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Crossing Language Barriers to Make Cultural Connections

Judi explores the best sights that Ho Chi Minh City has to offer.

As English is the most widely spoken language on the planet, it’s possible to travel around even remote regions of Southeast Asia without getting lost in translation, depending on the type of activities you’re looking do. Anything with an organized tour group is likely to have English-language options, whether it be cruising down the South China Sea, or volunteering and building schools on remote Indonesian islands. However, if you’re looking to experience authentic local culture, you’ll more than likely have to face the local dialect.

My first encounter with any language barriers during my trip was in Vietnam. The country is a mixing pot of French, Chinese, and regional cultures and languages and in the vibrant southern capital of Ho Chi Minh City (HCMC), the best way I found to experience all of this is with plastic helicopters, water puppets and a big helping of pho.

One thing that I was greatly impressed with in Vietnam was how active the entire country seemed to be. In the September 23 Park right in downtown HCMC, you’ll find senior aerobics lessons at 7 a.m. and pick-up badminton games all day long—far after even the sun sets.

Not wanting to miss out on all the fun, I decided to join in the games, purchasing a small plastic helicopter from a wandering vendor. The device seemed to work like a slingshot, requiring the user to pull back and release the helicopter to fire it into the air. From there, you needed to catch the copter before it hit the ground. However, these manoeuvres require much more technique than I had originally assumed, and after several failed attempts at firing the copter, a small Vietnamese boy tried to take mercy upon me and began giving me a complicated series of instructions in Vietnamese. After being able to offer only a confused expression in return, he switched his instruction method to simply showing me how to properly fire the copter.

I squealed with delight as it sailed through the air, making a fumbling catch before (successfully) releasing it back at the boy. We continued our game of helicopter-catch until I realized I was running late for my water puppet show. At that point, I gave the copter to the boy and left with a smile. He beamed back at me before running off to show his new toy to his friends.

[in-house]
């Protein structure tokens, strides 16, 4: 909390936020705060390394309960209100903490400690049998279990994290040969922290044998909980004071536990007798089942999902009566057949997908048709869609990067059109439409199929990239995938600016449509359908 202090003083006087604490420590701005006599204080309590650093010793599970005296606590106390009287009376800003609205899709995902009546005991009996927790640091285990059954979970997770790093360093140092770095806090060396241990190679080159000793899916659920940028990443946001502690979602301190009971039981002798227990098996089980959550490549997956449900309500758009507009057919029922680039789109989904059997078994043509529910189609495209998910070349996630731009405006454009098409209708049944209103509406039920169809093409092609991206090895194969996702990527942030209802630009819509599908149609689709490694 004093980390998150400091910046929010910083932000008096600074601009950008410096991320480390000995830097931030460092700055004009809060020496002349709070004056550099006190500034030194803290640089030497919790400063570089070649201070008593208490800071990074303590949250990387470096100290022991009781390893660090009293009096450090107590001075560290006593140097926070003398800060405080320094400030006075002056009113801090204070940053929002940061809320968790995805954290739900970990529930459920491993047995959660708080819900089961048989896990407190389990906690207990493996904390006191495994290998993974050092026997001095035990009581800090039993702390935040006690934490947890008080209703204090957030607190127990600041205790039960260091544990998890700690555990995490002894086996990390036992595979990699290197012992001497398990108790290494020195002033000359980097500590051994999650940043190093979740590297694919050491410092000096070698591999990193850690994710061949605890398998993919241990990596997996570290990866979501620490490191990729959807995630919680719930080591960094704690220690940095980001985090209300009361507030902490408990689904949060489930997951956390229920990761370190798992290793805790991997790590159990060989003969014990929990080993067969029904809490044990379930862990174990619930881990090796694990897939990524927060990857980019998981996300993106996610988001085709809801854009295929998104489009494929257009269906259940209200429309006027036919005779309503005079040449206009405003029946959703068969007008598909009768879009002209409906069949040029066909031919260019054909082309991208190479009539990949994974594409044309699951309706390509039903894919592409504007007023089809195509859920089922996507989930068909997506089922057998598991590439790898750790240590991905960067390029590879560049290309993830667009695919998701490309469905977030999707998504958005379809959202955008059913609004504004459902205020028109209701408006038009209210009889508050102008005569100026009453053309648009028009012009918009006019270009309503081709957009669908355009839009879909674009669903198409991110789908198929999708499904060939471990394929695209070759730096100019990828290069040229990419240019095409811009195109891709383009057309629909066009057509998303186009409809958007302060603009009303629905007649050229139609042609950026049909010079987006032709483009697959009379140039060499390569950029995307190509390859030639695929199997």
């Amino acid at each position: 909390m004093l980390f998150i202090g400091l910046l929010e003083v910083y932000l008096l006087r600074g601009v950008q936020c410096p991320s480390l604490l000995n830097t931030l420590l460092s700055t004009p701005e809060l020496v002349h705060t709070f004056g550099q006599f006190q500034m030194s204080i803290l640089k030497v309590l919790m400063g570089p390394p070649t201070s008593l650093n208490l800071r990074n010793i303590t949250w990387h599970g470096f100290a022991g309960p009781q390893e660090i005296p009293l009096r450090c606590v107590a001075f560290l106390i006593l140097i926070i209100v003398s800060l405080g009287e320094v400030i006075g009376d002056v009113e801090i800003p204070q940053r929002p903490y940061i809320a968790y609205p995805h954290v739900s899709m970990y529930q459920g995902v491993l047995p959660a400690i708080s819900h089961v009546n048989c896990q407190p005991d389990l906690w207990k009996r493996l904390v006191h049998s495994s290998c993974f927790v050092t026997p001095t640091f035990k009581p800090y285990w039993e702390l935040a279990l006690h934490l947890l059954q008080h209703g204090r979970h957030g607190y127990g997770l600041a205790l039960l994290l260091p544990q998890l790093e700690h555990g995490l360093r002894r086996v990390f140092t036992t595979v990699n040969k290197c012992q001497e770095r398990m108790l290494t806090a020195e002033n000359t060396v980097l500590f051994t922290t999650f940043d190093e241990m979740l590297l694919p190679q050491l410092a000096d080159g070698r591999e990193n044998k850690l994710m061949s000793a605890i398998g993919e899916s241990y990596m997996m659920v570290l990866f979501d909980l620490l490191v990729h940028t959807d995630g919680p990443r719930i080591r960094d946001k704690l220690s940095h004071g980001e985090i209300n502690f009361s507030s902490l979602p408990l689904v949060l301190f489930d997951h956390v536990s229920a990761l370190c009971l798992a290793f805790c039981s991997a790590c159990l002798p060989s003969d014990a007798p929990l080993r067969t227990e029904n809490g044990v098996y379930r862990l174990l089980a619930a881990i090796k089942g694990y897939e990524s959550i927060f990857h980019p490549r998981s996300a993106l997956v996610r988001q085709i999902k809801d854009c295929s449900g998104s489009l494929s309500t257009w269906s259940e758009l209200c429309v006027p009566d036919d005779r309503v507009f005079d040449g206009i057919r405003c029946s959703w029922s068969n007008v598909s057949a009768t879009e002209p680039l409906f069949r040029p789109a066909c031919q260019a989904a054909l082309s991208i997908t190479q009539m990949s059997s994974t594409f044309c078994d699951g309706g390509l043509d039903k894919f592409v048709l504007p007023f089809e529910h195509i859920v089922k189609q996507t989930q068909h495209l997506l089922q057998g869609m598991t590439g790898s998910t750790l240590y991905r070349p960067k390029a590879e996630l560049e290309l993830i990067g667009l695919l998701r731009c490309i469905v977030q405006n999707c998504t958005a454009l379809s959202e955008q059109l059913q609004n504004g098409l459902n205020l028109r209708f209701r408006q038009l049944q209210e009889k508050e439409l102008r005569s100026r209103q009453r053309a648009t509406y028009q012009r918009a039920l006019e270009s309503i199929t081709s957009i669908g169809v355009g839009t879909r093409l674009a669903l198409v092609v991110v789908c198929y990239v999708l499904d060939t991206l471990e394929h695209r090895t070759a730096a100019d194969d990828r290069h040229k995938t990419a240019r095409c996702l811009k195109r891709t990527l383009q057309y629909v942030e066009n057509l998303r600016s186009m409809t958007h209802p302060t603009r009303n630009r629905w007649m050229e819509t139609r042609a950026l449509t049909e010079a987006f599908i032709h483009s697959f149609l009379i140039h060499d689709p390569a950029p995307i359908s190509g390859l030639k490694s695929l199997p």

Although I was sad to leave my new little buddy, Vietnamese Water Puppets were not something to miss. Dating back to the 11th century when peasants and kings alike would gather around flooded rice paddies to watch the puppets hover over the water, seemingly like magic (in reality, they’re controlled at the end of long horizontal poles by puppeteers hidden behind a large backdrop).

The show’s premise was explained only in Vietnamese, but the masterfully precise movement of the puppets and physical interactions of the characters, which included a dragon puppet lighting fireworks out of its mouth, were certainly not lost on me. Everything about the show, from the intricate design of the wooden puppets, to the precise movements the puppeteers were able to command was an art. I felt a connection to the performance even without being able to comprehend the dialogue (which seemed to be secondary, regardless).

Since there is no better way to follow a water puppet show than with a big bowl of pho (Vietnamese noodle soup), especially since when you’ve worked up quite an appetite after chasing helicopters, it was off to the best noodle place in HCMC, according to my hotel’s reception at least.

Arriving at the joint, I sat myself down at a small plastic table and was handed a Vietnamese menu. Not knowing much more of the language beyond pho, which seemed to be every dish on the menu, I was brought back to my earliest kids’ menu days, consulting the pictures to make my decision. When it was time to make my selection, I pointed out what I wanted and the waitress gave me an expression that asked if I was certain about my selection. Excited by the fact that I had ordered something daring (I’m an adventurous eater even when I know what I’m doing), I nodded enthusiastically.

A few moments later, I was greeted with a delectable-looking bowl of meat and noodles and promptly gulped down a large spoonful. I should have known something was up, given that the waitress was still standing over the table, watching me. I quickly realized I had probably inhaled the spiciest noodles on the face of the planet and was quickly sent into a coughing fit. Laughing, the waitress handed me a cup of water and once I had regained my breath from the spiciness, I immediately lost it again, joining in on the laughter.

As I was still quite hungry, and didn’t want to admit defeat over the pho, I slowly worked my way through the rest of the bowl, returning its empty contents to the now impressed looking waitress. We exchanged pleasant waves before parting and I couldn’t help but feel a sense of connection to the whole city as I returned to bed for the night.

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Judi Zienchuk

Judi Zienchuk has studied her way across Southeast Asia and boarded down volcanoes in Central America. When she's not gallivanting the globe, you can find her on a bike or consuming large amounts of caffeine. Check out her blog, Travvel Sized.

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